ELLIJAY, Ga. – During their June meeting, the Gilmer Board of Commissioners saw an item requesting a rezoning to PI-1 for the Gilmer County Board of Education.
This item is a part of planning and preparations for a new school to be built on the school’s Clear Creek property next to Clear Creek Middle School (CCMS). The school is set to replace the current Ellijay Primary School (EPS) as part of a plan to reorganize the school system.
This item is far ahead of any concrete plans on construction as the BOE is awaiting approval of a new ESPLOST referendum before they could move forward with this construction project.
During their work session, the Board of Commissioners discussed the item. With all three in favor of the school, the only discussion came from understanding what impact the project would have on the counties surrounding infrastructure. Post Commissioner Dallas Miller asked what changes would need to be done to the roads like Clear Creek Road and Yukon Road. Miller inquired if they would need deceleration lanes or traffic lights. While no solid answer is available at this time due to the project not even being out of idea stages without ESPLOST money to support it, there did become an understanding between the two entities for continued communication.
With CCMS already at the location, there may not be much, if any, change in school vehicle traffic like buses on the road, however, effectively “moving” EPS to the new location would obviously increase traffic on Yukon Road and Clear Creek Road from staff and parents.
While the BOC did approve the rezoning request, Miller’s comments at the work session made it apparent that they will be looking for constant communication on the project so that they may prepare the streets accordingly. Gilmer Schools Superintendent Dr. Shanna Downs and two members of the Board of Education, Chairman Michael Bramlett and Vice Chair Ronald Watkins, were on hand during the BOC Regular Meeting to speak with the Commissioners before the meeting.
FYN’s current understanding of the project is that discussion is still going on how to maintain the communication. There is no information yet on if this would take the form of a report during commissioner’s meetings, a liaison between the two boards, or something else.
EAST ELLIJAY, Ga. – The Gilmer Chamber has officially announced an opportunity for county citizens to meet with the candidates from the two major elections in our county May 2.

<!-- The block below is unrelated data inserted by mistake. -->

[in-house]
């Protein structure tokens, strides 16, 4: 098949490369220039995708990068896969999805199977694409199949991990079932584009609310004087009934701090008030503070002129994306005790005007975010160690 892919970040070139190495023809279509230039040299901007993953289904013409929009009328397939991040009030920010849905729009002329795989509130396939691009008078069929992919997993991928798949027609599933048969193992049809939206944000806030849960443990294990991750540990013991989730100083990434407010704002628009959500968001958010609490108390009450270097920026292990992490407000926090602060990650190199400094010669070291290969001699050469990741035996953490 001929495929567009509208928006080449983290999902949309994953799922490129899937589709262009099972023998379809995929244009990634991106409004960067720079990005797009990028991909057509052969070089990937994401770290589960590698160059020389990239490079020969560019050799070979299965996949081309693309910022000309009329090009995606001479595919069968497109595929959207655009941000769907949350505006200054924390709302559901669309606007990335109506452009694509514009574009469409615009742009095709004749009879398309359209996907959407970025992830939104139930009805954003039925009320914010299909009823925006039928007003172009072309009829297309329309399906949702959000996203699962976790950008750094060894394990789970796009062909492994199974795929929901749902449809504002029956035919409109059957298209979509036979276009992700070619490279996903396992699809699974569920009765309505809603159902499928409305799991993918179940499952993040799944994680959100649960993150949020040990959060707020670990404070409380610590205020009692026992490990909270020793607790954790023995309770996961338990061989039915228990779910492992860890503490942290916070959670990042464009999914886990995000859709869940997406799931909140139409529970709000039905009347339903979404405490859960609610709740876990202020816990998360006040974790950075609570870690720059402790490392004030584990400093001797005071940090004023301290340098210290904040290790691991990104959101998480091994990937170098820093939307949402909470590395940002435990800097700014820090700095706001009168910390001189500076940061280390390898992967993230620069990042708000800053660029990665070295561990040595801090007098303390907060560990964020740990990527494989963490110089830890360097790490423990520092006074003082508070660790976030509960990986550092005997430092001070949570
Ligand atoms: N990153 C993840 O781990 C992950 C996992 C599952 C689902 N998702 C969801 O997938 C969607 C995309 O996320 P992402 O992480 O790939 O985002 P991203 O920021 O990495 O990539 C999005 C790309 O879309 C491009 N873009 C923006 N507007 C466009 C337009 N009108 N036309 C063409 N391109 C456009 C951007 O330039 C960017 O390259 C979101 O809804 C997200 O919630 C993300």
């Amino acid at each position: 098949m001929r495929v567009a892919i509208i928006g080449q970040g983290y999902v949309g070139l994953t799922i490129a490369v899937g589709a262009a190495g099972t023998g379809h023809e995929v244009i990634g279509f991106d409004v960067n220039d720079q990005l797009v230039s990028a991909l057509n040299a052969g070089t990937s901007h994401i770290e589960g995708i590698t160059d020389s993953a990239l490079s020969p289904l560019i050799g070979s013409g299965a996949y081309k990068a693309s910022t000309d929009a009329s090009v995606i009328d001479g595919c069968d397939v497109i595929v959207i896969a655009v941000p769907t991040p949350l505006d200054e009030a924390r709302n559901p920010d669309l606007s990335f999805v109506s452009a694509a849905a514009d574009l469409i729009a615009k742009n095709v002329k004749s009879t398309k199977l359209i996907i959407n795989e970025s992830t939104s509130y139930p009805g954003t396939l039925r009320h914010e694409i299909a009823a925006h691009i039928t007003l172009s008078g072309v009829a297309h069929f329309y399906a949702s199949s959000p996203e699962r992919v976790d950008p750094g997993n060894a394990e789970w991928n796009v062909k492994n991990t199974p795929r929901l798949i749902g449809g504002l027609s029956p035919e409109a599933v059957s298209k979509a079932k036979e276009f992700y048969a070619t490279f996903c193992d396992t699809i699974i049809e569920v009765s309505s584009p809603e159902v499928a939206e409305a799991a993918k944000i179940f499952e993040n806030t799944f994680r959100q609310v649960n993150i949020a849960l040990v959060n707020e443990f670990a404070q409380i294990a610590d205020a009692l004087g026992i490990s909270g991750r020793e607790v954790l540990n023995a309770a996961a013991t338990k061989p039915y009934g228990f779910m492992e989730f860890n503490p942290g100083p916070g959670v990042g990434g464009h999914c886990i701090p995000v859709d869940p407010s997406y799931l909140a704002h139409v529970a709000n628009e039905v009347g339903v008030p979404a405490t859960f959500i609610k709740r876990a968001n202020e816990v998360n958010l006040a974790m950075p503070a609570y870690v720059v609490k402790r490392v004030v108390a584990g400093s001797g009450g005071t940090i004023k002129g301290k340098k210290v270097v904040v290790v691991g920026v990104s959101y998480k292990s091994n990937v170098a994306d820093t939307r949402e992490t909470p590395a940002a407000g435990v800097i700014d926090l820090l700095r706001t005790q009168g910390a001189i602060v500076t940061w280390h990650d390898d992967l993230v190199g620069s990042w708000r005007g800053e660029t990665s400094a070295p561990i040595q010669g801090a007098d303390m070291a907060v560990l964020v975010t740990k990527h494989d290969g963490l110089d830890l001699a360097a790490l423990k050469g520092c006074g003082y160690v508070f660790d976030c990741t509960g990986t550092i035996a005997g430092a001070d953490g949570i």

As the only two races with competition, citizens will walk and talk with candidates from the local Post 2 Commissioner election as well as the District 7 candidates for the Georgia State House of Representatives.
Candidates for Post 2 Commissioner include Karleen Ferguson, Jerry Tuso, and Woody Janssen. There is no incumbent in this race.
Candidates for House of Representatives District 7 include David Ralston, Rick Day, and Margaret Williamson. Speaker of the House David Ralston is the incumbent in this race.
Scheduled for Wednesday, May 2, at 6:30 pm, the event will last two hours. Find more information with the Chamber’s flier for the event below.
ELLIJAY, GA – The Gilmer County Board of Commissioners held the budget review sessions in preparation for the 2018 Budget.
The videos below document the departments with which the Commissioners spoke. Citizens can attend the Budget Finalization Meeting on Monday, Nov. 6, at 10 a.m. or stay with Fetch Your News for updates after the meeting.
Probate Court, Elections
Code & Regulatory Compliance
Whitepath Golf Course
Tax Assessor, Board of Assessors
Road Department, Solid Waste, Maintenance Shop, Airport
Planning & Zoning
Clerk of Superior Court, Board of Equalization
Park & Recreation
Sheriff, Detention Cener, E-911
Fire & EMS, EMA
Courthouse & Facilities
ELLIJAY, GA – Citizens have been talking for years about the intersection of Whitestone Road and Highway 515.
A new chapter is underway as citizen, Gary Ferguson, asked for it to be put on the agenda for the Commissioners October 2017 Meeting. While Ferguson originally spoke about prohibiting trucks on Whitestone Road, the Commissioners quickly included the effects the prohibition could have on the Whitestone / 515 intersection.
Ferguson’s main complaint is that the trucks are coming across the county line from Pickens for the access to the Highway. In doing so, they are allegedly speeding along the road through a small community causing dangers. Ferguson reported to the Commissioners that the trucks could be taking a road in Pickens to access Highway 515 that is a shorter distance, but they take his road due to a smaller hill providing less of an incline to climb.
With the trucks loaded, they avoid the higher climb due to the added weight, according to Ferguson.
One of the County’s major issues is sight distance on 515. Many will recall numerous accidents with fatalities at the intersection including a Deadly Tour Bus Accident in October of 2016.